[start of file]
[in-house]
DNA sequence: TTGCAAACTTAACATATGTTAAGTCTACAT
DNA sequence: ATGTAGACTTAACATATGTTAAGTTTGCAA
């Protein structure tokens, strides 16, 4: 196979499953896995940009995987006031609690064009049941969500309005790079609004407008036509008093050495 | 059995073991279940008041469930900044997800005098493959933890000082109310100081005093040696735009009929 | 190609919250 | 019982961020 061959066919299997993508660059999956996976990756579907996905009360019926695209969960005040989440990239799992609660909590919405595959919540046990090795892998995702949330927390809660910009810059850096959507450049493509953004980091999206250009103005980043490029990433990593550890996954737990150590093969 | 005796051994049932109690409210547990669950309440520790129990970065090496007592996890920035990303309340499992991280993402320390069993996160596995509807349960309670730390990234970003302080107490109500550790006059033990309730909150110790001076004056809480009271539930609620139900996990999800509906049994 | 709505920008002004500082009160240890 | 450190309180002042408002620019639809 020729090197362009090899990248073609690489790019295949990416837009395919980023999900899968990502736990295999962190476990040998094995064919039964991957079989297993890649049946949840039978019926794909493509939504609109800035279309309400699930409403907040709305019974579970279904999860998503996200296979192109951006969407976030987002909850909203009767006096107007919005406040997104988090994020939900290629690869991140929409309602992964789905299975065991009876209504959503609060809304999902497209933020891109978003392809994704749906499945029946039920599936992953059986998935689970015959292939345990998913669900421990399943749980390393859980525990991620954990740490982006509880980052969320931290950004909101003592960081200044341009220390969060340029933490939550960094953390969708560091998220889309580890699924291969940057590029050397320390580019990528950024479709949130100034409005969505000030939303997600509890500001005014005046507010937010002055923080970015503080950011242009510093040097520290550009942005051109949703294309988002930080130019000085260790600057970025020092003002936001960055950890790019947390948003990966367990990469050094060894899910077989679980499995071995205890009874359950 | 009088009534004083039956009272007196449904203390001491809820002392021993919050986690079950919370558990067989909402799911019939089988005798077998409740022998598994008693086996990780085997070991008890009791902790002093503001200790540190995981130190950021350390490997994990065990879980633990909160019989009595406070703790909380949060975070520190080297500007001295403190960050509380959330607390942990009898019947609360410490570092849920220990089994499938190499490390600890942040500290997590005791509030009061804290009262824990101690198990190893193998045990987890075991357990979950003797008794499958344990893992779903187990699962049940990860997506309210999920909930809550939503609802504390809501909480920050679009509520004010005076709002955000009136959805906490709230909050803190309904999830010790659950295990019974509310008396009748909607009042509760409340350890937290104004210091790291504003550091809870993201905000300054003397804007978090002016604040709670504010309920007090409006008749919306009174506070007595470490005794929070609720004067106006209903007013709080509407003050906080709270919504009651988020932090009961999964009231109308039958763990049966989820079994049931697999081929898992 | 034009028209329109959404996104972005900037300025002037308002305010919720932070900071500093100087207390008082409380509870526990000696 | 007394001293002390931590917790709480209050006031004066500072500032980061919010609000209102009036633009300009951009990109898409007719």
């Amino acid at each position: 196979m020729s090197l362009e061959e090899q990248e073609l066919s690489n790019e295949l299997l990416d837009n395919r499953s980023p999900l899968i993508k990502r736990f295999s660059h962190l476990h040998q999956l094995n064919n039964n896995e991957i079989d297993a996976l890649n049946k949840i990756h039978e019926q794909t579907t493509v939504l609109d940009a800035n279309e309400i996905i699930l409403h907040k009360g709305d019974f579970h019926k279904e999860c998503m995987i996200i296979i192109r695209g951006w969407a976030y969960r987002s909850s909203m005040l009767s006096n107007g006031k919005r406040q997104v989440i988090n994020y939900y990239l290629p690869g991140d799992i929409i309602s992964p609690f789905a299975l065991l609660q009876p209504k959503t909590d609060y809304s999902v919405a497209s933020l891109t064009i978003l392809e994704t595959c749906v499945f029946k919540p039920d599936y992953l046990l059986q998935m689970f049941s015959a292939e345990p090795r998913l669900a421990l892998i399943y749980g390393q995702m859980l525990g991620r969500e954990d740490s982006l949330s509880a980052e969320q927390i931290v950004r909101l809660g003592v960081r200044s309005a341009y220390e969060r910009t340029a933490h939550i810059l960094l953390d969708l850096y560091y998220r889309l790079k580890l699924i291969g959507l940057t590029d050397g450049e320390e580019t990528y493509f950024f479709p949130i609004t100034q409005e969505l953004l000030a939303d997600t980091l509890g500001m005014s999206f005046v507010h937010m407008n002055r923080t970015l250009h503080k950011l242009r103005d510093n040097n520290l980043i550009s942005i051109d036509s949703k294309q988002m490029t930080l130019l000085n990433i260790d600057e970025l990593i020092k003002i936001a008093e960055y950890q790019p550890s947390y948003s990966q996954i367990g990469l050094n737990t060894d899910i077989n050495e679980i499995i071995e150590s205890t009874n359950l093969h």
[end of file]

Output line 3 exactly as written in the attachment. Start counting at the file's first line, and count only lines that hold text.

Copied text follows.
DNA sequence: ATGTAGACTTAACATATGTTAAGTTTGCAA